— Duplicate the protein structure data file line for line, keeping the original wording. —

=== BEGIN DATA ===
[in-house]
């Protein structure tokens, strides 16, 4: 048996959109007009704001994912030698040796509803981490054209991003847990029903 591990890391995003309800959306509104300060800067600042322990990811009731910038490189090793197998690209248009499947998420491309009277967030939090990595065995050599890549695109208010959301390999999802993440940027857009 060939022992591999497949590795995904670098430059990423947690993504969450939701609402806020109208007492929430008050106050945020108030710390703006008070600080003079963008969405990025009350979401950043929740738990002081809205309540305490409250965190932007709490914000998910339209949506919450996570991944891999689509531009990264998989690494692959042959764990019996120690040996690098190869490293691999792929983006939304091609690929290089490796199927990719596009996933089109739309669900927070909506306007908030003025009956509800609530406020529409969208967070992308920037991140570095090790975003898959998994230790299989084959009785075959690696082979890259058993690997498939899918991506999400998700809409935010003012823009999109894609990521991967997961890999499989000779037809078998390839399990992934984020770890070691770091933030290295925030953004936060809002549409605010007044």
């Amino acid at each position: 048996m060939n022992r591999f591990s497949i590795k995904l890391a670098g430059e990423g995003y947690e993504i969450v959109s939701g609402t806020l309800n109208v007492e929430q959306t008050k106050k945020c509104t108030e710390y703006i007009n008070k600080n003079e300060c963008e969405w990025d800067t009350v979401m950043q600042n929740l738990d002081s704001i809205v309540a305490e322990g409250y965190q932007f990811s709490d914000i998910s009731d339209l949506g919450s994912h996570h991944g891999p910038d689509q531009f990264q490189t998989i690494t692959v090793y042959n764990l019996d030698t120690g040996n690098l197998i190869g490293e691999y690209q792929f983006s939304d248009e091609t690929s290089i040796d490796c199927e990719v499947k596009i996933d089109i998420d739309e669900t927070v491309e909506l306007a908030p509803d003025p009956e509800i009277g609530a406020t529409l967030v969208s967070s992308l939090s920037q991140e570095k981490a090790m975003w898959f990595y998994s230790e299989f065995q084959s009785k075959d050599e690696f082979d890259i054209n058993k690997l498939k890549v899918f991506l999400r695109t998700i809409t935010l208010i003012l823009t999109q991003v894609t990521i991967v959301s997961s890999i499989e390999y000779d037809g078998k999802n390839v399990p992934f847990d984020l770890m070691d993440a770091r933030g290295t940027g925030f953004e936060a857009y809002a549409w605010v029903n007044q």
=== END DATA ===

[in-house]
């Protein structure tokens, strides 16, 4: 048996959109007009704001994912030698040796509803981490054209991003847990029903 591990890391995003309800959306509104300060800067600042322990990811009731910038490189090793197998690209248009499947998420491309009277967030939090990595065995050599890549695109208010959301390999999802993440940027857009 060939022992591999497949590795995904670098430059990423947690993504969450939701609402806020109208007492929430008050106050945020108030710390703006008070600080003079963008969405990025009350979401950043929740738990002081809205309540305490409250965190932007709490914000998910339209949506919450996570991944891999689509531009990264998989690494692959042959764990019996120690040996690098190869490293691999792929983006939304091609690929290089490796199927990719596009996933089109739309669900927070909506306007908030003025009956509800609530406020529409969208967070992308920037991140570095090790975003898959998994230790299989084959009785075959690696082979890259058993690997498939899918991506999400998700809409935010003012823009999109894609990521991967997961890999499989000779037809078998390839399990992934984020770890070691770091933030290295925030953004936060809002549409605010007044």
């Amino acid at each position: 048996m060939n022992r591999f591990s497949i590795k995904l890391a670098g430059e990423g995003y947690e993504i969450v959109s939701g609402t806020l309800n109208v007492e929430q959306t008050k106050k945020c509104t108030e710390y703006i007009n008070k600080n003079e300060c963008e969405w990025d800067t009350v979401m950043q600042n929740l738990d002081s704001i809205v309540a305490e322990g409250y965190q932007f990811s709490d914000i998910s009731d339209l949506g919450s994912h996570h991944g891999p910038d689509q531009f990264q490189t998989i690494t692959v090793y042959n764990l019996d030698t120690g040996n690098l197998i190869g490293e691999y690209q792929f983006s939304d248009e091609t690929s290089i040796d490796c199927e990719v499947k596009i996933d089109i998420d739309e669900t927070v491309e909506l306007a908030p509803d003025p009956e509800i009277g609530a406020t529409l967030v969208s967070s992308l939090s920037q991140e570095k981490a090790m975003w898959f990595y998994s230790e299989f065995q084959s009785k075959d050599e690696f082979d890259i054209n058993k690997l498939k890549v899918f991506l999400r695109t998700i809409t935010l208010i003012l823009t999109q991003v894609t990521i991967v959301s997961s890999i499989e390999y000779d037809g078998k999802n390839v399990p992934f847990d984020l770890m070691d993440a770091r933030g290295t940027g925030f953004e936060a857009y809002a549409w605010v029903n007044q």